Sickle cell disease (also called SCD) is a blood disorder heanded down genetically. The red blood cells have an abnormal shape. It hinders the the body's ability to carry oxygen effectively. This hereditary condition dates back to ancient times, with the first recorded description of its symptoms found in writings from Egypt around 1550 BCE. However, it was not until 1910 that the disease was officially recognized and named. Today, SCD continues to pose a significant health challenge globally. It is estimated that approximately 300,000 infants are born with SCD each year, with the majority of cases occurring in sub-Saharan Africa.
Signs and Symptoms of Sickle Cell Disease
There are many symptoms that suggest a person may be suffering from sickle cell disease. Some of the common ones include:
- Pain Crises - These episodes can be excruciating and debilitating, causing severe pain in various parts of the body, such as the chest, abdomen, joints, or bones. The pain arises due to the abnormal sickle-shaped red blood cells getting stuck in blood vessels, impeding the flow of oxygen and causing tissue damage. Pain crises can last for hours to days and require medical intervention to manage the discomfort.
- Fatigue - Chronic fatigue and weakness are often present due to the reduced oxygen-carrying capacity of the sickle-shaped red blood cells. The abnormal cells have a shorter lifespan and are prone to destruction, leading to anemia. Anemia, characterized by low hemoglobin levels, can result in fatigue, shortness of breath, rapid heart rate, and overall weakness.
- Swelling of Hands and Feet - This is often observed during a sickle cell crisis when the abnormal sickle-shaped red blood cells block the blood vessels, impeding proper circulation. The restricted blood flow can cause swelling and edema in the affected extremities. The swelling may be accompanied by pain and tenderness, further adding to the discomfort experienced by individuals with SCD.
- Frequent Infections - The abnormal sickle-shaped red blood cells can impair the spleen's function, which plays a vital role in fighting off infections. As a result, people with SCD are more susceptible to bacterial infections, particularly pneumonia. The weakened immune response can make it harder for the body to fight off these infections effectively.
Causes of Sickle Cell Disease
SCD is caused by a mutation in the gene responsible for producing hemoglobin, the protein that carries oxygen in red blood cells. This mutation affects the beta-globin subunit of hemoglobin. As a result, an abnormal hemoglobin known as hemoglobin S is produced. It causes red blood cells to become rigid and take on a sickle shape under certain conditions, such as low oxygen levels or increased stress.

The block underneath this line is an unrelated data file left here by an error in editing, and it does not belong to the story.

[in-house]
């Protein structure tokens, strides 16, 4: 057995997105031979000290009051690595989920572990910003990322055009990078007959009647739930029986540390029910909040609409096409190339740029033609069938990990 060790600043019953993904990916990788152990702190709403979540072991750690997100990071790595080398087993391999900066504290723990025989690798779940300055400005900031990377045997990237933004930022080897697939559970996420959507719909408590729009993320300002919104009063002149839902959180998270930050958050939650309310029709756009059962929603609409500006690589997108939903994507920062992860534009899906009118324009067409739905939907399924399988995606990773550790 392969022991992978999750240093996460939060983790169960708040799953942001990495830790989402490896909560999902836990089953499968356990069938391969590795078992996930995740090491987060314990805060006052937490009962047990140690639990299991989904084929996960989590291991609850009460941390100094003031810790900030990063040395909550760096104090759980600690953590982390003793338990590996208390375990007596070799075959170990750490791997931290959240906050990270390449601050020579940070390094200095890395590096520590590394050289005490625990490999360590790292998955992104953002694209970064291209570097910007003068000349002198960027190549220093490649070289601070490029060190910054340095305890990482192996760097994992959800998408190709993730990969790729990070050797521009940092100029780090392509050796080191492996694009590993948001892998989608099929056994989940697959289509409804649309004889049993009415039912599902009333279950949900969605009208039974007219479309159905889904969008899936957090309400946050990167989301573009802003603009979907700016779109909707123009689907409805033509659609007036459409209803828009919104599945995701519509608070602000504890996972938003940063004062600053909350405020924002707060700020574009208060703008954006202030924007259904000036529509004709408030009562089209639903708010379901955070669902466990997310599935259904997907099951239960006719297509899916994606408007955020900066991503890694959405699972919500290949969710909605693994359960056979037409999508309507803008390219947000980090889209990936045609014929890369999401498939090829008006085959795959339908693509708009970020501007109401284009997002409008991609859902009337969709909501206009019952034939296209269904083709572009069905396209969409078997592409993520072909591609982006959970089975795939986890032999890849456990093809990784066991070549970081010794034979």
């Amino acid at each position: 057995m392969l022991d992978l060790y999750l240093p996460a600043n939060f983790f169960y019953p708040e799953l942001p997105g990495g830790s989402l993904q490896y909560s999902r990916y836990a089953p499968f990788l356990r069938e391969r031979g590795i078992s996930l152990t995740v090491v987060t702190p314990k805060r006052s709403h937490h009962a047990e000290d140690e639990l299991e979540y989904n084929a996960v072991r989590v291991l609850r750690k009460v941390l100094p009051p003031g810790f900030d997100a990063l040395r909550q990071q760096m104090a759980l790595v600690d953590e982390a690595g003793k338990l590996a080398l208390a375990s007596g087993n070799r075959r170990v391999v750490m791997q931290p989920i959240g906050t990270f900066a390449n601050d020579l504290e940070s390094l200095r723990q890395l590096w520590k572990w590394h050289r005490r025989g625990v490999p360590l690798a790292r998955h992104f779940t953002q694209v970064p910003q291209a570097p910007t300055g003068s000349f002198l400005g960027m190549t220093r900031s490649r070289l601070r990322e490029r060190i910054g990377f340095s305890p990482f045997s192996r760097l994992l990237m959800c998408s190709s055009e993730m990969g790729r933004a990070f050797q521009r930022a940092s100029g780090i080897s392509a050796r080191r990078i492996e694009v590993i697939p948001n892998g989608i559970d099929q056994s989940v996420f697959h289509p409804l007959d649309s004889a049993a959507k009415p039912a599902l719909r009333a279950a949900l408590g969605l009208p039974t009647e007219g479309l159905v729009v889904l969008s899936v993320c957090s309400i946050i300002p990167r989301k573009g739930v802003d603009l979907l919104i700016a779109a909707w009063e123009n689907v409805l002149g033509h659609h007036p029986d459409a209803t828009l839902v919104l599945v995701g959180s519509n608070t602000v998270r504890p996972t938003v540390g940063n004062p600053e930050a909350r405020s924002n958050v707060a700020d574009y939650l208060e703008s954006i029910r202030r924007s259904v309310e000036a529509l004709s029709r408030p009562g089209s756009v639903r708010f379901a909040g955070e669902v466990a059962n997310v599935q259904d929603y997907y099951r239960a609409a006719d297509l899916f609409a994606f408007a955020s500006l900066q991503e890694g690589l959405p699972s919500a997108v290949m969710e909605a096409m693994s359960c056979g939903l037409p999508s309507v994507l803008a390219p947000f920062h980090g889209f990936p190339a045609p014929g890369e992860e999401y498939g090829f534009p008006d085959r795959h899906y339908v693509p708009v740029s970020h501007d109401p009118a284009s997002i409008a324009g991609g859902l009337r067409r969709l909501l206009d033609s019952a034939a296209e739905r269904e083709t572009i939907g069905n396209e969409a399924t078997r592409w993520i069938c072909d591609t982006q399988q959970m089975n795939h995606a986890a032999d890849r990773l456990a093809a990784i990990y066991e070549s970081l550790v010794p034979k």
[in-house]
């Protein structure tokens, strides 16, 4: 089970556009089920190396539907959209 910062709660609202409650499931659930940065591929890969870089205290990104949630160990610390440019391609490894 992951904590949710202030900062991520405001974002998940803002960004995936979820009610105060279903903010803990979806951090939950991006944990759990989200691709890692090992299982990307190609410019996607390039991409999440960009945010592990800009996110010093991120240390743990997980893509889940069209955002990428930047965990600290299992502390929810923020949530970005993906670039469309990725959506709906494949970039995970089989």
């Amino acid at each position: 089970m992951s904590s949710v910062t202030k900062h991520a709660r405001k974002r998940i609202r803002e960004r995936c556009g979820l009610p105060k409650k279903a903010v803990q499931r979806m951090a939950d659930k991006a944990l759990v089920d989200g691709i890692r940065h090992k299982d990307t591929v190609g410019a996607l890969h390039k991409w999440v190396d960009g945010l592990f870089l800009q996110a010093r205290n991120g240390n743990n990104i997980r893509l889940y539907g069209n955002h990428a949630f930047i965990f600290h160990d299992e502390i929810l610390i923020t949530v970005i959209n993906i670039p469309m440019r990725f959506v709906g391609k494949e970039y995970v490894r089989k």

The mutation responsible for SCD is inherited in an autosomal recessive manner. This means that a person is going to have to inherit a copy of the mutated gene from each of the two parents, to develop the disease. If an individual inherits only one copy of the mutated gene and one normal copy, they will have a condition known as sickle cell trait, which typically does not cause symptoms of SCD.
Treating Sickle Cell Disease
While there is no known cure for SCD, various treatment options are available. They help to manage symptoms, prevent complications, and improve the overall quality of life for individuals with the condition.
Pain Management - Pain medications are used and tailored to the severity of the pain. Additionally, non-pharmacological approaches like heat therapy, massage, and relaxation techniques can provide relief and help individuals cope with the pain.
Blood Transfusions - Regular transfusions can help increase the number of healthy red blood cells and improve oxygen delivery throughout the body. This can prevent complications associated with SCD, such as stroke and organ damage. Transfusions are particularly beneficial for patients with severe forms of the disease or those at high risk of complications.
Bone Marrow Transplant - This procedure involves replacing the patient's diseased bone marrow with healthy cells from a compatible donor. The new bone marrow cells have the potential to produce healthy red blood cells, reducing or eliminating the symptoms of SCD. Close monitoring and evaluation by a specialized medical team are necessary to assess eligibility, manage potential risks, and ensure successful engraftment of the transplanted cells.
Sickle cell disease may present numerous challenges, but it is important to emphasize that it is not a death sentence. By working closely with healthcare providers, adopting a comprehensive approach to care, and maintaining a positive mindset, individuals with SCD can navigate the challenges of the condition, enhance their quality of life, and pursue their goals and dreams with resilience and optimism.